Conall’s words also illustrate a powerful physical contrast between the human world and the world of the faeries. When I think of nature, I think of the Moors described by Prince Phillip in Heart as: “…an extraordinary place. There are plants growing there that I’ve never seen before, roses in colors I don’t have the words to name. And everything is alive. Even the rocks move. All the leaves in a tree might take flight and only then would you realize you were in the middle of a swarm of faeries.” Thus, it is a natural spectacle; colorful, wonderful and changing. The Moors is effectively contrasted with Perceforest – and later with Ulstead – with its built-up brick settings; stern and concrete. The human kingdoms are set in their ways and unwilling to transform. (Side note: I applaud that the human kingdoms take on the gothic, medieval flavor which appears to pay tribute to Disney’s 1959 Sleeping Beauty.)

While Mistress does circle back to true love between Aurora and Phillip, the story ends recognizing that together, Aurora and Maleficent made dreams come true. They “created a world where there would be love – forever and always.” A love that is transformative and transcendent of traditional notions.

Romeo and Juliet? Two “households” – the Moors and Ulstead. Both alike in dignity and sought to be unified by Aurora. This is where Disney lays its scene in Mistress.

In 1996, Baz Luhrmann gave us a modern version of the iconic Shakespearean tale of Romeo and Juliet. Now, Disney gives us a magic one (thankfully without the tragic ending, though still with some seriously dark themes! SPOILER ALERT – Using a chapel organ as a weapon is intense, Disney). 

Star-crossed lovers Aurora and Phillip wish to wed but are hindered by their feuding families and their feuding kingdoms; Aurora raised in the Moors and Phillip in Ulstead. Like the House of Montague, the Moors may be less likely to provoke fights, but like good Mercutio, its inhabitants will rise to the occasion with the intent to deter any plague on both houses.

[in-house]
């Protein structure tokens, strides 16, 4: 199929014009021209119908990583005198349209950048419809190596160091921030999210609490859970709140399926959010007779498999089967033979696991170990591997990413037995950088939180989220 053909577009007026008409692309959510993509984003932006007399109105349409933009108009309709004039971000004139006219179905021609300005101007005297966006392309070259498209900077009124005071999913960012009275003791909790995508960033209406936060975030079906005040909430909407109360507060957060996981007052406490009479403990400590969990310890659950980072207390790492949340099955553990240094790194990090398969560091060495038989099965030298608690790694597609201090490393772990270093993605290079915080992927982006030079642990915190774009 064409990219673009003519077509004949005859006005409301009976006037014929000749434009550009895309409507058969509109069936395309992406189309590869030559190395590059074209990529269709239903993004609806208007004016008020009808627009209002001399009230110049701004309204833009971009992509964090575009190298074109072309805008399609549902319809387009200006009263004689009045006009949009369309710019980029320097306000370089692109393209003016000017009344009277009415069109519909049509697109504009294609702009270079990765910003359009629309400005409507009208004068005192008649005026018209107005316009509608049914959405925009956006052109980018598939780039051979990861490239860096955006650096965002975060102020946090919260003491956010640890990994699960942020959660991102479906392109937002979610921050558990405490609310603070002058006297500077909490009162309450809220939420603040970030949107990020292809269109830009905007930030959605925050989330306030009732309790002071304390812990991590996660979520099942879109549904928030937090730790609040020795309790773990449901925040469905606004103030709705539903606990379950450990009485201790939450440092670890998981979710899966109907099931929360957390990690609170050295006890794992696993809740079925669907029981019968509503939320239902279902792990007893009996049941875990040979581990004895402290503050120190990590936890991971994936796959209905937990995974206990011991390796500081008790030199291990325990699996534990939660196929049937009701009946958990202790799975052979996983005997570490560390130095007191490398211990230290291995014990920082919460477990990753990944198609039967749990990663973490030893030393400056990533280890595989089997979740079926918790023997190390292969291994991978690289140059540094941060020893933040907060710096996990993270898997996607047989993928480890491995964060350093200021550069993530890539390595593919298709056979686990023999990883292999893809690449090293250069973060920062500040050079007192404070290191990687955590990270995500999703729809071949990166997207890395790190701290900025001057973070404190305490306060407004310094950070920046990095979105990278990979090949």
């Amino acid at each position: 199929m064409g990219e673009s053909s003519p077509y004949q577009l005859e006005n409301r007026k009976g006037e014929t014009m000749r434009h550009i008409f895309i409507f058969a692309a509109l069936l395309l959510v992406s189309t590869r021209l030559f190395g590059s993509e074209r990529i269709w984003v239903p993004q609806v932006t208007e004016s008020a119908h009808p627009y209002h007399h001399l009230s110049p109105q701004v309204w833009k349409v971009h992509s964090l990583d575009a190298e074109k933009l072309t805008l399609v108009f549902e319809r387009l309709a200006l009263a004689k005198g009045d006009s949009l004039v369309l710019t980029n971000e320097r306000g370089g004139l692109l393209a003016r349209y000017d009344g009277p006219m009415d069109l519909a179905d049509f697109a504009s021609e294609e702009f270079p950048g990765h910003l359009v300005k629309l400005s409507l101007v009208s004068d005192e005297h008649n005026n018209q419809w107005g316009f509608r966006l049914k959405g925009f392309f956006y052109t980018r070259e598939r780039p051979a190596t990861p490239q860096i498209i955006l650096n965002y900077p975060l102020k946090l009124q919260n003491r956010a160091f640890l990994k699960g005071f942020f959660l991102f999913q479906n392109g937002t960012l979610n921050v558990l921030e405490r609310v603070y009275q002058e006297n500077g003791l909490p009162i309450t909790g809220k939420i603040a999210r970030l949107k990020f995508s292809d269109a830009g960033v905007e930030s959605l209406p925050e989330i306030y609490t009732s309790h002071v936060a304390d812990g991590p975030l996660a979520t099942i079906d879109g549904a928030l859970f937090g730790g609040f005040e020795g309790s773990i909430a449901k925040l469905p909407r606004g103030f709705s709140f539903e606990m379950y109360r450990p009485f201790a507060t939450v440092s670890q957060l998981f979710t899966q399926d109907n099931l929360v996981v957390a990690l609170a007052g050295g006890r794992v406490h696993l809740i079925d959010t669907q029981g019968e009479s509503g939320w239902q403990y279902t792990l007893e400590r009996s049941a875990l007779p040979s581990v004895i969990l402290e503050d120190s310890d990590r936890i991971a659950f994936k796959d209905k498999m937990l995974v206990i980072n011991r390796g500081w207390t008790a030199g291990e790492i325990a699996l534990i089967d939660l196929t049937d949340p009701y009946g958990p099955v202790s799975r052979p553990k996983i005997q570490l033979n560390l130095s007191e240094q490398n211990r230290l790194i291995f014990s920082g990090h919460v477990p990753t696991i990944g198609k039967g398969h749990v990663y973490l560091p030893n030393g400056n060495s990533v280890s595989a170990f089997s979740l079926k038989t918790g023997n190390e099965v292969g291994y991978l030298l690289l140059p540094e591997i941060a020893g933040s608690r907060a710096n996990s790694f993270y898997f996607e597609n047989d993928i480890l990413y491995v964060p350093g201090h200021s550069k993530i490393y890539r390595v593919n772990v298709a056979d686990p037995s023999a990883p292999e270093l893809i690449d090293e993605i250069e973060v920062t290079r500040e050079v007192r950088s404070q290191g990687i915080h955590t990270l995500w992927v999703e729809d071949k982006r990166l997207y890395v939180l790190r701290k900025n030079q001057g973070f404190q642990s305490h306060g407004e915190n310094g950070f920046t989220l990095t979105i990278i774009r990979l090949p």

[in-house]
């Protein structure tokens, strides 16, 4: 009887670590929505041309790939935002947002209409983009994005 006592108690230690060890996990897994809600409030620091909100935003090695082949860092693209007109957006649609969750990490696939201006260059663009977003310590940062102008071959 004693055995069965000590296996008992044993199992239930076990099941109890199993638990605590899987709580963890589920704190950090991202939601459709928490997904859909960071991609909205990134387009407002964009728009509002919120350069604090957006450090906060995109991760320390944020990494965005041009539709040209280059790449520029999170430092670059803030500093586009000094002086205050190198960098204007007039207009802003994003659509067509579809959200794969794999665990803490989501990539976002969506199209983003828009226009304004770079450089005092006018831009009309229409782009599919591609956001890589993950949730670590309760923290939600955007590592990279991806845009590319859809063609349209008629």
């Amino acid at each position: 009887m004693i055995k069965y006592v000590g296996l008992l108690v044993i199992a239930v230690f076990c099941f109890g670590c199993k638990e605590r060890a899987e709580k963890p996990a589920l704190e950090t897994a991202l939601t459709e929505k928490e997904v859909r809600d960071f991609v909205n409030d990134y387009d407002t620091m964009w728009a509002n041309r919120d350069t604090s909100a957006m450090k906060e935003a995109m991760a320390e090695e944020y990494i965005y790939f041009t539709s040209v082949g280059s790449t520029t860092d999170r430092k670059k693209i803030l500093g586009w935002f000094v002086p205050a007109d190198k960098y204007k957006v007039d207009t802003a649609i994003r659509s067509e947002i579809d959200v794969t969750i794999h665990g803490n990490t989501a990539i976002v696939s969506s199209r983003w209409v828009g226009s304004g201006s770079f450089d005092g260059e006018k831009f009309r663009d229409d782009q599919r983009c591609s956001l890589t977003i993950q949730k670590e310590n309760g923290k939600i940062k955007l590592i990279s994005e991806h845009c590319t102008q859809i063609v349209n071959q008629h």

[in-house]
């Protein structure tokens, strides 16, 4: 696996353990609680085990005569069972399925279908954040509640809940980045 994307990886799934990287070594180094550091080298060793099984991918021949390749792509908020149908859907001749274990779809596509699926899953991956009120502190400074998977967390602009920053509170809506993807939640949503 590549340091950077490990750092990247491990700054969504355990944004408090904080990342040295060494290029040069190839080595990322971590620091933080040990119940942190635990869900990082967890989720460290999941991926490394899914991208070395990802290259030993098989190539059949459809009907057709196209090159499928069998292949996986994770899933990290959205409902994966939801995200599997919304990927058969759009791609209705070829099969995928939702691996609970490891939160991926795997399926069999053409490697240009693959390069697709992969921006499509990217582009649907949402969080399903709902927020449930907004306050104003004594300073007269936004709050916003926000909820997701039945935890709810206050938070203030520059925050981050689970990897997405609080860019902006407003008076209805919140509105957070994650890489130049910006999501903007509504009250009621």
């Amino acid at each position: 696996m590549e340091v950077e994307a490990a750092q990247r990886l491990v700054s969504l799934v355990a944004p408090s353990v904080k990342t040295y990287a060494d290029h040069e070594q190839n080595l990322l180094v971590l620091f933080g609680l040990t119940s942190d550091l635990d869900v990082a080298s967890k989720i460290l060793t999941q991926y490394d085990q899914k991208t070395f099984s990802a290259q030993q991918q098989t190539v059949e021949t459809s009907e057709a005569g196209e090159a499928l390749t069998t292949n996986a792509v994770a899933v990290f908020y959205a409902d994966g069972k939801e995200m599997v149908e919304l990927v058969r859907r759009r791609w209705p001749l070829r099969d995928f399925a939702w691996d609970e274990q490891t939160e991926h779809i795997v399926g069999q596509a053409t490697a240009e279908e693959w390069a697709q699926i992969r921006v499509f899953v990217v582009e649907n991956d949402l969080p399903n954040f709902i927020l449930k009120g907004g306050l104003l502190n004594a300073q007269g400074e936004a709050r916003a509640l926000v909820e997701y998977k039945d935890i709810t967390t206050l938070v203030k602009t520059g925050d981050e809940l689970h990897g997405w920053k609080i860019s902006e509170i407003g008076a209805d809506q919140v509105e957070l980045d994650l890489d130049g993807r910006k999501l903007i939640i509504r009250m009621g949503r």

Speaking of provoking fights, the House of Capulet – I mean, Ulstead – is under the reign of Prince Phillip’s mother, Queen Ingrith. (Poor King John is but a figurehead… Macbeth much? I won’t go there.) The Queen fosters fear and division between the kingdoms. Living lavishly and with every intent to flaunt her power, Queen Ingrith invites Maleficent and Aurora to a dinner party only to exacerbate the gap between the families. Hell-bent on eliminating the Moors’ inhabitants, Queen Ingrith will stop at nothing to start a war. She might as well speak Tybalt’s line: “What, drawn and talk of peace? I hate the word.”

Perspective. Many themes in the Maleficent stories extend beyond the kingdoms of Perceforest, the Moors and Ulstead, and are articulated in such a way that they should be shared and shared again. Here are two of my favorite quotes offering invaluable perspective:

  • “You might see the beauty in magic, while some people will only ever see the power in it.” Nanny Stoat to Aurora in Heart.
  • Many of the human folk believed that the exaggerated stories of the faeries were true; that “evil lay outside the human heart instead of within it.” Mistress, page 42.

As mentioned, I spent my weekend in the Moors… and there are so many reasons why you should spend some time there too.